Preparation of nano-sized Cu from a rod-like CuFe2O4: Suitable for high performance catalytic applications
A space-confined synthesis method, using a mesoporous template that produces nano-sized copper (∼3.6 nm crystal size) by the thermal hydrogen reduction (THR) of spinel CuFe2O4 nano-crystals, that have a high surface area ∼126 m2/g, (c.f. commonly cited literature values <10 m2/g) and a rod-like morphology, is described. In situ XRD and temperature program reduction (TPR) results showed that the generation of the copper nanoparticles occurred at 210 °C, which is lower than other reported literature values—due to the fine crystal size of the spinel CuFe2O4. The generated copper nanoparticles were also characterized by XANES, and FT-EXAFS. We have used the steam reforming of methanol (SRM) as a model reaction to demonstrate the capability of the materials formed in which a 100% conversion of methanol by steam reforming was achieved at approximately 240 °C. The proposed synthesis method combines metallurgy and THR while at the same time effectively resolving issues related to the large crystal sizes, higher calcinations temperature (above 750 °C) and low surface areas (below 10 m2/g), that commonly occur in conventional solid state methods. The mixed metal oxide synthesis method, using a mesoporous template, can also be applied to other heterogeneous metal oxide systems.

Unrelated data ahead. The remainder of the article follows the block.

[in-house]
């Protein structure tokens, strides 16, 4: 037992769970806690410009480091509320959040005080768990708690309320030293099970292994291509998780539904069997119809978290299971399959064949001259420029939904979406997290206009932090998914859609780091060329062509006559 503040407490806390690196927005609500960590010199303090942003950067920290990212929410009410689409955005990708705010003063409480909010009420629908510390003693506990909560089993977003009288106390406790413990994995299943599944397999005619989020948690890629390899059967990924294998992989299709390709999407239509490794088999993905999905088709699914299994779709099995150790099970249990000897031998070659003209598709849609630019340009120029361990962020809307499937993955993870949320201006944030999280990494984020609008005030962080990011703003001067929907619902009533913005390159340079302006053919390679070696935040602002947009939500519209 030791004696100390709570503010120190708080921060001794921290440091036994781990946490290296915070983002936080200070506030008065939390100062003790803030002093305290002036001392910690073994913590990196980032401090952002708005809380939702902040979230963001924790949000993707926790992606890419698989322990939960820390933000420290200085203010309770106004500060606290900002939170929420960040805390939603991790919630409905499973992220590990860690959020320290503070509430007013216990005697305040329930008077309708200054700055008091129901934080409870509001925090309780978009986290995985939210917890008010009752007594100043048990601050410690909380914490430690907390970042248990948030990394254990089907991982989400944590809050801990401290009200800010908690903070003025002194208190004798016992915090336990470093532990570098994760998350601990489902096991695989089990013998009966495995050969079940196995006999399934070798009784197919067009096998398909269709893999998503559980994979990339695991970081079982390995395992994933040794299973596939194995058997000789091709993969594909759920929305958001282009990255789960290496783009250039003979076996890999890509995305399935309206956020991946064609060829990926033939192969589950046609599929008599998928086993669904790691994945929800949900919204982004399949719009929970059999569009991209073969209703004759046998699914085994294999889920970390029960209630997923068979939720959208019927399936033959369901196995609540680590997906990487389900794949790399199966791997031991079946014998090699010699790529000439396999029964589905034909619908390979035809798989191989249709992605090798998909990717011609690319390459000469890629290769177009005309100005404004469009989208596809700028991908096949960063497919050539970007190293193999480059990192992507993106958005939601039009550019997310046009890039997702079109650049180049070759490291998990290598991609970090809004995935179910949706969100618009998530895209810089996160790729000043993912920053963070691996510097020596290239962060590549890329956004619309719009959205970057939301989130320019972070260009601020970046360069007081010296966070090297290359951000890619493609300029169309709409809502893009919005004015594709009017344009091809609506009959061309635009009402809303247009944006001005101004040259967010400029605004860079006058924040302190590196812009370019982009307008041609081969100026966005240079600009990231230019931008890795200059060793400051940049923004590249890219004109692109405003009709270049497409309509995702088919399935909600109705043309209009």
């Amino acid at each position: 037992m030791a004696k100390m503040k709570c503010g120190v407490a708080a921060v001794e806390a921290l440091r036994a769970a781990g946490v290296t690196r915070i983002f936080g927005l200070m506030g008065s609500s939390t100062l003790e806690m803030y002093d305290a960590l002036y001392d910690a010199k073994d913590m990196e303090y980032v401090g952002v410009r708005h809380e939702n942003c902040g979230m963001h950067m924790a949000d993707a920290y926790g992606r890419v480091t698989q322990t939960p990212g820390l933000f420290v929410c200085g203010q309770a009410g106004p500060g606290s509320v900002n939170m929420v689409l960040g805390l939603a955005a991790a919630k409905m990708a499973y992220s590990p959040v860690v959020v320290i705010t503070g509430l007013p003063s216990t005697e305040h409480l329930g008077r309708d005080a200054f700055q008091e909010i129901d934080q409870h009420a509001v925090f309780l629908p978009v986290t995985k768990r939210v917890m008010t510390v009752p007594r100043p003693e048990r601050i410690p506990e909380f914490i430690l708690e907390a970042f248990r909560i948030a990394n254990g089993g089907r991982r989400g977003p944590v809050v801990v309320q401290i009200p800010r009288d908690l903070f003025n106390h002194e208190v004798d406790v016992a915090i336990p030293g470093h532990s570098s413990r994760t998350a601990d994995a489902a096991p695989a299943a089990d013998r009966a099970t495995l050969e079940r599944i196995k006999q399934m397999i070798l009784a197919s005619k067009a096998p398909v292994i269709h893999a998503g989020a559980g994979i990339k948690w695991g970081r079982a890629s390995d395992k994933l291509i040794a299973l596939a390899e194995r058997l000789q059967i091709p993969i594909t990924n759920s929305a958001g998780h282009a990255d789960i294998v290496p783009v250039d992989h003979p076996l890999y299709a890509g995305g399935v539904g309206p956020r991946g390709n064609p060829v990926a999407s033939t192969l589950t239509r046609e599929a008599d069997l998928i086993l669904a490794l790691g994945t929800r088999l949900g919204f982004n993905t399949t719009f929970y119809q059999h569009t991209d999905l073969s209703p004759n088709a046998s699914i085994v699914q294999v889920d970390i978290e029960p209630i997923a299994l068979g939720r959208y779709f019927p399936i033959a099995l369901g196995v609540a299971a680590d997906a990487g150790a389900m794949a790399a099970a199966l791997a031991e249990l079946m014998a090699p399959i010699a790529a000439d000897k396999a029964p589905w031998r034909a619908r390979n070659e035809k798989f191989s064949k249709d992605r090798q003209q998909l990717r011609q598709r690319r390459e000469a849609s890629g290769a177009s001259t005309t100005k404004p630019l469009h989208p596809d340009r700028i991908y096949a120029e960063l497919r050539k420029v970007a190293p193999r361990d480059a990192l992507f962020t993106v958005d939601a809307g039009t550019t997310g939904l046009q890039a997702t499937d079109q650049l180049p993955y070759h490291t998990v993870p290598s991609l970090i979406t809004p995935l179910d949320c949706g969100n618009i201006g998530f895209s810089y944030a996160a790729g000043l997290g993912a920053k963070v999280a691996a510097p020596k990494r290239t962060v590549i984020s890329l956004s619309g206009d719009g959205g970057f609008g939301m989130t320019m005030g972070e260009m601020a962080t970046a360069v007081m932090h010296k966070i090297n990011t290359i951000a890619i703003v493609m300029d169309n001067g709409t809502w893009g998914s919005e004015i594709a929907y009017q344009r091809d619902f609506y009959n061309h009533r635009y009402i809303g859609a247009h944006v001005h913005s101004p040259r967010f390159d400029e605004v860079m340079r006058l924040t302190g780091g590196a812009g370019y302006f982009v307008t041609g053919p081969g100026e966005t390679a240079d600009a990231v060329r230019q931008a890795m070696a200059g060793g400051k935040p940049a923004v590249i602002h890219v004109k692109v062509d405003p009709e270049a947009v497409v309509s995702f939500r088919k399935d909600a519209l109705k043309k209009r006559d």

Graphical abstractFigure optionsDownload full-size imageDownload as PowerPoint slideHighlights• A mesoporous template was used to produce nano-sized copper, by the thermal hydrogen reduction of spinel CuFe2O4nano-crystals. • The resulting copper had an estimated size of 3.6 nm and a surface area of 115 m2/g and the required reduction temperature is less than 210 °C. • Steam reforming of methanol was used as an example to show the capability of the catalyst, whereby a 100% conversionwas achieved at around 240 °C. • This proposed synthesis method that produces finely dispersed nanoparticles can be extended to other mixed metal oxide systems and various applications.
Journal: Applied Catalysis B: Environmental - Volume 106, Issues 3–4, 11 August 2011, Pages 650–656